Determining how often should you add compost to your vegetable garden is a wise question any grower should ask. Whether you grow vegetables inside or out, supplementing your veggies with a fertile, nutrient-dense layer of compost makes your plants produce better-tasting results.
Depending on your soil quality, add 3 to 6 inches of compost and mix it into the top 6 inches of your existing garden soil twice yearly. Annually, the best two times to spread compost are 4 to 6 weeks before your first spring planting and again in late fall, directly after your last harvest. Between these two seasonal times, evenly spread one inch over your growing area to provide extra nutrients for your heavy-feeding plants like asparagus, celery, corn, cucumbers, peppers, broccoli, and tomatoes.
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There’s no question that gardening is one of the most rewarding activities, and composting is an essential part of the overall hobby. In this article, we’ll help you discover everything you need to know about the importance of composting, when and why to apply this “black gold” during certain times of the year, and some additional tips that can get your vegetables producing big-time!
- Save time by learning the 4 ultimate elements you must include within your compost pile so it can get off to the best start and work more efficiently.
- Discover the best times of year to add compost to your vegetable garden (and how much), no matter what kind of garden you have so you can keep your soil fertile year-round!
- Discover how you can save money AND give your plants a healthier environment they’ll love by adding compost before planting so you can maintain a healthier and more productive garden.
What Is Compost
Compost is considered nature’s recycling process. It is a mixture of decomposed organic materials, including kitchen scraps and yard waste, that improve your garden’s soil quality by aerating and loosening compacted soil and adding organic matter that, in turn, feeds the beneficial soil microbes, like bacteria and fungi.
Whether you purchase store-bought varieties, like composted manure, or make your own at home, compost is the ultimate vegetable garden maintenance tool. Using compost means creating an environment where soil receives and retains air and water, protecting crops from disease and pests.
A humble gardener knows that making a homemade compost pile from kitchen scraps and yard debris helps reduce household waste. Further, they don’t guess what’s in their heap, they know. And by understanding the ingredients, they know what will ultimately find their way into the vegetable beds they care for.
An excellent homemade compost pile includes nitrogen and carbon waste products that “cook” or heat up and decompose over time. For this organic matter to break down correctly, your compost pile must have:
- An adequate and continuous airflow
- A damp environment
- Heat (the temperature of your pile goes up when it starts breaking down)
- Correct chemical balance (nitrogen-rich “greens” and carbon-rich “browns”)
According to the book Year-Round Edible Gardening by Lena, Israelsson, the two primary ways of gathering your compost include garden and kitchen compost.
Garden compost is considered an open system where you deposit carbon-rich waste. This compost area works best outside, in a shady spot, and should be a reasonable distance from your home. Feel free to throw small branches, wood chips, leftover dirt, sawdust, and grass clippings into your pile to build your heap.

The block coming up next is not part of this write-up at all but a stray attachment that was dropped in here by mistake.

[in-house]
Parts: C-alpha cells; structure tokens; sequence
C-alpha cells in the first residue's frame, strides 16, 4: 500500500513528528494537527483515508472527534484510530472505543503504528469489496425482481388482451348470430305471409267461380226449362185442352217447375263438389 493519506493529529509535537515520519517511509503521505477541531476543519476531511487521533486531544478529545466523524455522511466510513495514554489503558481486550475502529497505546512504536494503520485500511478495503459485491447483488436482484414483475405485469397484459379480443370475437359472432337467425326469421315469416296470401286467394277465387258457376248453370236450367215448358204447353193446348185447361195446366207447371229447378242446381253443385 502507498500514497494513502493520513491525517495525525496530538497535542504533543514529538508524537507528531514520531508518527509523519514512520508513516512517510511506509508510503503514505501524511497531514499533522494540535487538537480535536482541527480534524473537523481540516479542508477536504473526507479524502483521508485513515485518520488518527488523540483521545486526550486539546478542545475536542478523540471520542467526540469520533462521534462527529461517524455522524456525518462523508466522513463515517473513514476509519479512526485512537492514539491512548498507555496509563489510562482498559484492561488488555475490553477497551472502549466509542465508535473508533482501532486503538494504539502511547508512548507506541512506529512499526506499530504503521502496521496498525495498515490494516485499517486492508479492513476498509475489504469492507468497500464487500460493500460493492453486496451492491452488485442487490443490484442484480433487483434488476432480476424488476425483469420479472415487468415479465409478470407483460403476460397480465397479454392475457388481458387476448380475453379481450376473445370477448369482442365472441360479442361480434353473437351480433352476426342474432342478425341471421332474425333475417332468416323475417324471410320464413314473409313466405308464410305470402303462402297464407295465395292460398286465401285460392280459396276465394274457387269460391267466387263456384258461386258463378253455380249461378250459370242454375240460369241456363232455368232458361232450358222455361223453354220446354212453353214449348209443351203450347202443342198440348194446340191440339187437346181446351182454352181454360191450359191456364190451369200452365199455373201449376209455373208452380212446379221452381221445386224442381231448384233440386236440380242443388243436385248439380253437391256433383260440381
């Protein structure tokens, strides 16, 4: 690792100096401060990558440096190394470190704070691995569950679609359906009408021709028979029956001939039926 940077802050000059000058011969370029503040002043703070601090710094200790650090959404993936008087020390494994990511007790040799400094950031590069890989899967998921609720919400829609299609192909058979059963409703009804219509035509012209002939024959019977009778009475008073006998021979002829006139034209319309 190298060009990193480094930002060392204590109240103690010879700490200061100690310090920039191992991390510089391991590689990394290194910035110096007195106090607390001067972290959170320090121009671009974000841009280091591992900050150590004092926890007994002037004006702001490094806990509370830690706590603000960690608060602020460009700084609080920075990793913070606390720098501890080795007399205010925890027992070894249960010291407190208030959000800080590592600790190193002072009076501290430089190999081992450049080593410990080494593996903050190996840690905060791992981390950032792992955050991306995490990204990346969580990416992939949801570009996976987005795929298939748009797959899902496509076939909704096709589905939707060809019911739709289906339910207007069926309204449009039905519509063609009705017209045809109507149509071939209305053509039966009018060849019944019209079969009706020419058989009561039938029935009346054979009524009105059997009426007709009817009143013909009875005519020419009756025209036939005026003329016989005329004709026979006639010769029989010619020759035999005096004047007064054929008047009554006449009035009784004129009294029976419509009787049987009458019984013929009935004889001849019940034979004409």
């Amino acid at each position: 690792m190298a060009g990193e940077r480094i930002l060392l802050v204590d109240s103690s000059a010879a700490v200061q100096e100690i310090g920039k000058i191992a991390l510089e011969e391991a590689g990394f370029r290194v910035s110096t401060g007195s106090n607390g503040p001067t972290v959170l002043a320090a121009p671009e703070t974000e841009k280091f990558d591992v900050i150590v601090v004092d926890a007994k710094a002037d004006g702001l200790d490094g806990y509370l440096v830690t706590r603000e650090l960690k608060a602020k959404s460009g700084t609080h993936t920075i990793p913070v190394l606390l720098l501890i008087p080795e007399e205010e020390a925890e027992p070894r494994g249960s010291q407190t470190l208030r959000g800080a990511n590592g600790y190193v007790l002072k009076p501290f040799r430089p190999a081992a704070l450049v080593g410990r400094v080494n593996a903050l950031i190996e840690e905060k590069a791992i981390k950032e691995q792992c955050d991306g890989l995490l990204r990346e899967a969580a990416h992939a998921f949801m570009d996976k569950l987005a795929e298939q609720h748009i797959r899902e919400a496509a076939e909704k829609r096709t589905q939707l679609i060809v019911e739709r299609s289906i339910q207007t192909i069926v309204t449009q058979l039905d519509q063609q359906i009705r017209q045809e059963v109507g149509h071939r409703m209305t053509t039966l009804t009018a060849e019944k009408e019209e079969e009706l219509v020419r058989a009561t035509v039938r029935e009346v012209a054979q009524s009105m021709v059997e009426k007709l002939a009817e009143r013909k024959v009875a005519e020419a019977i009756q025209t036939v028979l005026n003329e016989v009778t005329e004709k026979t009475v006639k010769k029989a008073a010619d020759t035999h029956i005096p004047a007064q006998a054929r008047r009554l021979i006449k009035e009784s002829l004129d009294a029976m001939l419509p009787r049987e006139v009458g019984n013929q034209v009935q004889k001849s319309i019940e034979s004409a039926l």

In contrast, kitchen compost, collected on your kitchen counter in a purposed bin or recyclable unit, is a closed system where kitchen waste is placed. Kitchen compost is typically high in greens (nitrogen) and lacks carbon (browns) found in sawdust, dried leaves, and cardboard. Fortunately, you can compensate by substituting shredded egg cartons and paper towels to help balance your ratio.
Ever wonder how long it takes to make homemade compost for your garden? You may be surprised it can be a much shorter process than you realize. I’ve written all about creating compost quickly with no hassle, along with the main ways you can make this black gold right in your backyard while saving time!
Once your kitchen composter is full, dump it into your outdoor garden compost or tumbler. For optimal results, take a garden fork and mix your compost heap at least once a week to provide adequate oxygen for all of the beneficial worms and microorganisms that are working hard on your behalf to break down your heap. 1
Also, don’t toss any mature weeds you may have pulled from your garden or yard into your compost. Weed seeds may lie dormant if your pile doesn’t heat up sufficiently, potentially spelling bad news come spring. When you inadvertently carry these weed seeds from your compost into your garden, they may sprout anew.
How To Add Compost To A Vegetable Garden
Generally, add 3 to 6 inches of compost to the top 6 inches of soil by layering it on top or mixing it with a garden rake or hoe. If you have more complex or dense soil, consider adding 6 inches to allow your compost to amend your garden. Then, carefully spread the compost evenly throughout your growing space, ensuring it doesn’t become compacted. If you have a limited supply, add a generous handful into the planting holes of your plant starts or incorporate the compost in your seed-sowing rows.
Adding compost to your vegetable garden is one of the easiest and most practical ways to improve soil quality and provide needed nutrients to your plants throughout any growing season.
Although I advocate making homemade compost, if buying store-bought, always read the label and the accompanying ingredients. Compost must remain as natural as possible. If you’re growing organically, you’ll want to avoid adding something to your garden that contains harmful chemicals, which could distress your plants and disrupt your garden soil’s ecosystem.
Depending on the size of your compost pile and the frequency you turn it over, encouraging faster decomposition, fresh usable compost can be garden-ready within a few weeks, several months to a year, or more. When mature compost is ready, you can choose to distribute it within your garden in one of two ways.